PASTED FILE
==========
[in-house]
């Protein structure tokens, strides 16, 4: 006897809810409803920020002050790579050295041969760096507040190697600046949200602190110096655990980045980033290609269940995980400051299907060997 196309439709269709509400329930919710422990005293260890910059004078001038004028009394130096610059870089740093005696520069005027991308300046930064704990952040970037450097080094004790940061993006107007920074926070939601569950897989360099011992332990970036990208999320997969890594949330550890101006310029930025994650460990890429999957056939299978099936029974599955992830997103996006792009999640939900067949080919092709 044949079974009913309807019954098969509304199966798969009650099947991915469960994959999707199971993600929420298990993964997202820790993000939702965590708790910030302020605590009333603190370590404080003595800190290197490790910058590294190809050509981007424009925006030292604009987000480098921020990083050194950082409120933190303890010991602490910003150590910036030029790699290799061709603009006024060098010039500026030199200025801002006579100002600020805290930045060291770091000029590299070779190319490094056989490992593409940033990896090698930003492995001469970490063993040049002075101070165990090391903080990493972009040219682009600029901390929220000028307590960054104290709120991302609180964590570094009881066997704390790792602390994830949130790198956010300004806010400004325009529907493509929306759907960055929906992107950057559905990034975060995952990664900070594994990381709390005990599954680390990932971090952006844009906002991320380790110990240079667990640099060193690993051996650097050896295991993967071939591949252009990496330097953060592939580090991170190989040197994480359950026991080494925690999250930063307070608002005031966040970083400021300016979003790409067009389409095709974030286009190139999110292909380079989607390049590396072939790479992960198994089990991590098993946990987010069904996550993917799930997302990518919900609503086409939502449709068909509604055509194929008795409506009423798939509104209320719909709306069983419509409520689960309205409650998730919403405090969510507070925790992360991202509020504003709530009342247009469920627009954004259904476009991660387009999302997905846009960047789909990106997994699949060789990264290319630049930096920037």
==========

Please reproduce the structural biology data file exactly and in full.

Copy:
[in-house]
């Protein structure tokens, strides 16, 4: 006897809810409803920020002050790579050295041969760096507040190697600046949200602190110096655990980045980033290609269940995980400051299907060997 196309439709269709509400329930919710422990005293260890910059004078001038004028009394130096610059870089740093005696520069005027991308300046930064704990952040970037450097080094004790940061993006107007920074926070939601569950897989360099011992332990970036990208999320997969890594949330550890101006310029930025994650460990890429999957056939299978099936029974599955992830997103996006792009999640939900067949080919092709 044949079974009913309807019954098969509304199966798969009650099947991915469960994959999707199971993600929420298990993964997202820790993000939702965590708790910030302020605590009333603190370590404080003595800190290197490790910058590294190809050509981007424009925006030292604009987000480098921020990083050194950082409120933190303890010991602490910003150590910036030029790699290799061709603009006024060098010039500026030199200025801002006579100002600020805290930045060291770091000029590299070779190319490094056989490992593409940033990896090698930003492995001469970490063993040049002075101070165990090391903080990493972009040219682009600029901390929220000028307590960054104290709120991302609180964590570094009881066997704390790792602390994830949130790198956010300004806010400004325009529907493509929306759907960055929906992107950057559905990034975060995952990664900070594994990381709390005990599954680390990932971090952006844009906002991320380790110990240079667990640099060193690993051996650097050896295991993967071939591949252009990496330097953060592939580090991170190989040197994480359950026991080494925690999250930063307070608002005031966040970083400021300016979003790409067009389409095709974030286009190139999110292909380079989607390049590396072939790479992960198994089990991590098993946990987010069904996550993917799930997302990518919900609503086409939502449709068909509604055509194929008795409506009423798939509104209320719909709306069983419509409520689960309205409650998730919403405090969510507070925790992360991202509020504003709530009342247009469920627009954004259904476009991660387009999302997905846009960047789909990106997994699949060789990264290319630049930096920037």